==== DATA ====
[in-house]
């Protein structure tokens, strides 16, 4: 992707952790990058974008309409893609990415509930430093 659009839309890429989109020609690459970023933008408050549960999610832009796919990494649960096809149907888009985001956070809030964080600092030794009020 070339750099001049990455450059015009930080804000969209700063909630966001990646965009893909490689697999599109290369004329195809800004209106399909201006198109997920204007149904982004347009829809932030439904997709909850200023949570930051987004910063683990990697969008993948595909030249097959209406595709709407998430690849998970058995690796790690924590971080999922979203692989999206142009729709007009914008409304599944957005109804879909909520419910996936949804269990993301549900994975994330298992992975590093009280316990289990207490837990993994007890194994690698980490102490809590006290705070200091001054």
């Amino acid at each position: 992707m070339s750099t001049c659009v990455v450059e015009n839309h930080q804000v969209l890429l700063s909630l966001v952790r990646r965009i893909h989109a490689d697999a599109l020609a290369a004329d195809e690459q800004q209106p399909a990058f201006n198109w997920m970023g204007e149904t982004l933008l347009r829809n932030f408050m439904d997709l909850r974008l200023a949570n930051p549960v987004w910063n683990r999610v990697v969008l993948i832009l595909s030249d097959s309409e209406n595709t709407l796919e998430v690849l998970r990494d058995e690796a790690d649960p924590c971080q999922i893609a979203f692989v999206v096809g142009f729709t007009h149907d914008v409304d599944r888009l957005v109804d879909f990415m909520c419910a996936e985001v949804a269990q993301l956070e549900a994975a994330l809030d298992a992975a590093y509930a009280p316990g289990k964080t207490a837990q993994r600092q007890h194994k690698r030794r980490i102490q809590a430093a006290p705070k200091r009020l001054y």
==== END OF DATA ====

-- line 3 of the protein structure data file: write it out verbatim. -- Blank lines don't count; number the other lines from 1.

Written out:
């Amino acid at each position: 992707m070339s750099t001049c659009v990455v450059e015009n839309h930080q804000v969209l890429l700063s909630l966001v952790r990646r965009i893909h989109a490689d697999a599109l020609a290369a004329d195809e690459q800004q209106p399909a990058f201006n198109w997920m970023g204007e149904t982004l933008l347009r829809n932030f408050m439904d997709l909850r974008l200023a949570n930051p549960v987004w910063n683990r999610v990697v969008l993948i832009l595909s030249d097959s309409e209406n595709t709407l796919e998430v690849l998970r990494d058995e690796a790690d649960p924590c971080q999922i893609a979203f692989v999206v096809g142009f729709t007009h149907d914008v409304d599944r888009l957005v109804d879909f990415m909520c419910a996936e985001v949804a269990q993301l956070e549900a994975a994330l809030d298992a992975a590093y509930a009280p316990g289990k964080t207490a837990q993994r600092q007890h194994k690698r030794r980490i102490q809590a430093a006290p705070k200091r009020l001054y």